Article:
You cannot create a more compassionate world if you’re treating yourself like crap.
I’m asked, fairly often, what my message is.
There are certain core beliefs I hold, but if I could choose to tell you only one thing, here, it would be:
You cannot create a more compassionate world if you’re treating yourself like sh*t.
I’m making some assumptions here: that we are, in fact, working toward a healthier, more compassionate world for all beings. I’m also assuming that we are doing this together, and that we’d all like to continue building this more compassionate world for as long as we can.
What I see, however, is that we are not including ourselves in this more compassionate world. We are sacrificing ourselves (our sense of self, our health, our lives) in order to create this world. And it is my belief that when we treat ourselves with so little regard, let alone compassion, that this new world cannot fully come into being.
I’ve read that we can’t change the world until we’ve healed ourselves, and I think that’s bullhonkey too. What I believe instead is that we need to include ourselves in this transformative compassion.
How we treat ourselves now: with kindness, respect, dignity — or not — will inform what our world becomes.
We are standing on a precipice, to be sure. This is a tipping point for our future. That can create a certain fear or anger or grief that is nearly incomprehensible. But we have a choice: to meet that with more compassion and love than ever, or not. I believe that this is our chance. Not only to stand up for our planet and the people and communities that call her home, but for ourselves.
Our movements are not only revolutionary, but innovative. We are imagining what a world beyond human trafficking, fossil fuels and toxicity looks like. We are imagining a world where every person is safe, has a home and has enough food.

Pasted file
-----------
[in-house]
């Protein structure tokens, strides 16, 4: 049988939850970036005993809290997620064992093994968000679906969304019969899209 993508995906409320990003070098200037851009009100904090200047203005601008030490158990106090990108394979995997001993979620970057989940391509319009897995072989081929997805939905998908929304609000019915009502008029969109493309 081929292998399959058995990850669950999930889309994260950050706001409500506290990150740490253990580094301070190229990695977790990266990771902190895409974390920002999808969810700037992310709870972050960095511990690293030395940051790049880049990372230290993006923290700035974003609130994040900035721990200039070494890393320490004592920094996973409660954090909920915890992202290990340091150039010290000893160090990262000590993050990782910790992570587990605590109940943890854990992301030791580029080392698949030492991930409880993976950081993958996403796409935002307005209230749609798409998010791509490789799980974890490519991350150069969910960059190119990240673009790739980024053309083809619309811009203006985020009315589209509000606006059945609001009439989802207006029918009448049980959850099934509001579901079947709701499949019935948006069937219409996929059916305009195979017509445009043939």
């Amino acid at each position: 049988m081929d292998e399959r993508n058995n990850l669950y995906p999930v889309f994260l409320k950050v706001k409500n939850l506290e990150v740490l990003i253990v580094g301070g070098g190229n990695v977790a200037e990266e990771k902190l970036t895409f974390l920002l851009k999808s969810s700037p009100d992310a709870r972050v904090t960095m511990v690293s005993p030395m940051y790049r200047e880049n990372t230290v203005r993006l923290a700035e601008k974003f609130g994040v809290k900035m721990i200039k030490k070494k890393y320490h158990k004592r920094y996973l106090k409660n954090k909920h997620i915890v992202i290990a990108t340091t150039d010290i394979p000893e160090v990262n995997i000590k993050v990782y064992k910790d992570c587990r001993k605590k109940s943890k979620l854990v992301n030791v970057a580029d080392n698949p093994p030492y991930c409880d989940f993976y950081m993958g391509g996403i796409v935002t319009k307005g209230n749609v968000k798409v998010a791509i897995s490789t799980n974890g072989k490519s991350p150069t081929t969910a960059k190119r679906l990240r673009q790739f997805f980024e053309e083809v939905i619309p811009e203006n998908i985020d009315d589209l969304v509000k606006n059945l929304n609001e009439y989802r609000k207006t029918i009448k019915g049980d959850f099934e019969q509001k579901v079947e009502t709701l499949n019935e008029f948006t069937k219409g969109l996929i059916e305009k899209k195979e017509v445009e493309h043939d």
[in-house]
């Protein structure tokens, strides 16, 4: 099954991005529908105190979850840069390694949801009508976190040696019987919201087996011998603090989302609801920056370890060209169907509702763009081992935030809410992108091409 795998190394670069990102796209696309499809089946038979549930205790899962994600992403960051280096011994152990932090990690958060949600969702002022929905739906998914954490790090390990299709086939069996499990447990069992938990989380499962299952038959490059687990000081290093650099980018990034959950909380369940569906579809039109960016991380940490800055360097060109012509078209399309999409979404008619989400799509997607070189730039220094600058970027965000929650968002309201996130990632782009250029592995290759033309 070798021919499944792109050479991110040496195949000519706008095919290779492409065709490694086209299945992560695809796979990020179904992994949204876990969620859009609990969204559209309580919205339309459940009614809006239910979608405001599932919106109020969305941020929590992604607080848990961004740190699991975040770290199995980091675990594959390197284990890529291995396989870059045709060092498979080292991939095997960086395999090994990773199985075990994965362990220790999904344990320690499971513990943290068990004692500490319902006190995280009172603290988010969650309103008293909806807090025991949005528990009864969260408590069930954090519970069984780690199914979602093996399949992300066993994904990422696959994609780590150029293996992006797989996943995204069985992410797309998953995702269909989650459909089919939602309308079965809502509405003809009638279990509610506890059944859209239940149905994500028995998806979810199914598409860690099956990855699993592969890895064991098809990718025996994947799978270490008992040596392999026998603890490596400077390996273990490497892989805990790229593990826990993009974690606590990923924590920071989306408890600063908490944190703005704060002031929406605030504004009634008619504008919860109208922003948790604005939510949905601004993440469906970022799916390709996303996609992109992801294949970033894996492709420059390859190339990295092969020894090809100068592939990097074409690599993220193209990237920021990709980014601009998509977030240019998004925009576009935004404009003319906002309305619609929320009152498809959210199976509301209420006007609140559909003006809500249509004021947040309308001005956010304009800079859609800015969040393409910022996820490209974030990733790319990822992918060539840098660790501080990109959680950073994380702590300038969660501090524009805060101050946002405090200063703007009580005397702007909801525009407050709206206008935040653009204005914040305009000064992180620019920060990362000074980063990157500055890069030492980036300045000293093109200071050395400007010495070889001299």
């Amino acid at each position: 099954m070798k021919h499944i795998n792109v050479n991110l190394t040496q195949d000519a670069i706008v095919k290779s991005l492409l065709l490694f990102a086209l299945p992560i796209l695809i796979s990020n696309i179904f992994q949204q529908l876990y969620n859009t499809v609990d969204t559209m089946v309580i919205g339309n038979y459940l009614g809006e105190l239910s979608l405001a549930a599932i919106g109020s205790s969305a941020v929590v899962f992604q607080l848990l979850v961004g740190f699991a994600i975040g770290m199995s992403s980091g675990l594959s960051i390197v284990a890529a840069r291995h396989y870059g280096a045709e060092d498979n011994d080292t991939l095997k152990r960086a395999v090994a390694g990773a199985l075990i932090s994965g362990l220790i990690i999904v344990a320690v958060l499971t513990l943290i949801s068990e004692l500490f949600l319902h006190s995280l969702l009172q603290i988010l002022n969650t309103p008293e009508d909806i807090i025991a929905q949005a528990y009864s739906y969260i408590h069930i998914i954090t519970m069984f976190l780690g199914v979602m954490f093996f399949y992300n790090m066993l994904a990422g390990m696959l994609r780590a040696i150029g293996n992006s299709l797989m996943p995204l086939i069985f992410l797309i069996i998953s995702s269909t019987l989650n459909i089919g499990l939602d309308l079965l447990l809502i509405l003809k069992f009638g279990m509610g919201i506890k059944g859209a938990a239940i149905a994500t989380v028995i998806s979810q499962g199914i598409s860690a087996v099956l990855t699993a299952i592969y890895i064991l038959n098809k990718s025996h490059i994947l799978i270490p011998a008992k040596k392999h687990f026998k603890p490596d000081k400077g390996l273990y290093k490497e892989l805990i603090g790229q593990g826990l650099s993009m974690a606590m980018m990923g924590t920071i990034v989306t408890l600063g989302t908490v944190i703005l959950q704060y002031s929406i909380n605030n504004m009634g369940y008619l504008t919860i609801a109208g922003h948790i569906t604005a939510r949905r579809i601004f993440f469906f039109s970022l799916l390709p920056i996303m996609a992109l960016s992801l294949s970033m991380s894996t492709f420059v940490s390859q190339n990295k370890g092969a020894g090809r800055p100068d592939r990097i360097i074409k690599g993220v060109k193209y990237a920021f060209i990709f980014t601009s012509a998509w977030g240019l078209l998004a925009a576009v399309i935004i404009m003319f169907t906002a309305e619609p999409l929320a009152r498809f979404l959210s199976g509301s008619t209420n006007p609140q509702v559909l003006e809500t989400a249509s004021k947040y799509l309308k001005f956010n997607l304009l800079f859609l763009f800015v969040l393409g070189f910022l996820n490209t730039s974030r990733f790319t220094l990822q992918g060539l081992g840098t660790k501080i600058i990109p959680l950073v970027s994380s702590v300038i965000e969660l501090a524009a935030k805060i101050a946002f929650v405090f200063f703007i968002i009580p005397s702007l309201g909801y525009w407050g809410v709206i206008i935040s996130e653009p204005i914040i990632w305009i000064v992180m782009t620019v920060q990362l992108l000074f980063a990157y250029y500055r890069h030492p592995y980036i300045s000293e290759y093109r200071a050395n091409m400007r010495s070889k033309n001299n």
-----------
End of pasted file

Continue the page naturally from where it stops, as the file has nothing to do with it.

I dare us to imagine a world where we also receive love.
I believe that it is necessary to claim our humanity through showing ourselves deep loving-kindness through these transformations and transformative times. If we don’t, we run the risk of getting more of the same, of reinforcing what we don’t want.
I propose that we:
Treat ourselves with respect.
Offer ourselves compassion.
Speak to ourselves with kindness.
Address our bodies with reverence.
View our schedules as a sacred prayer for how we are shaping our lives.
Feed ourselves with community and self-care.
Respond to our inner voice with gentleness.
The Buddha said, “The trouble is, you think you have time.” There is no time better than this moment to begin giving yourself some compassion, cutting yourself some slack and easing off on yourself.
I am not saying to give up the fight.
But if we are to be successful in building a new, more compassionate world, we cannot keep treating ourselves as if we don’t matter. We cannot build a world grounded in compassion if we are treating ourselves like sh*t.
We get to choose, and I propose that we choose love.
Want to learn more about real self-care for world-changing folks? You can do that right here.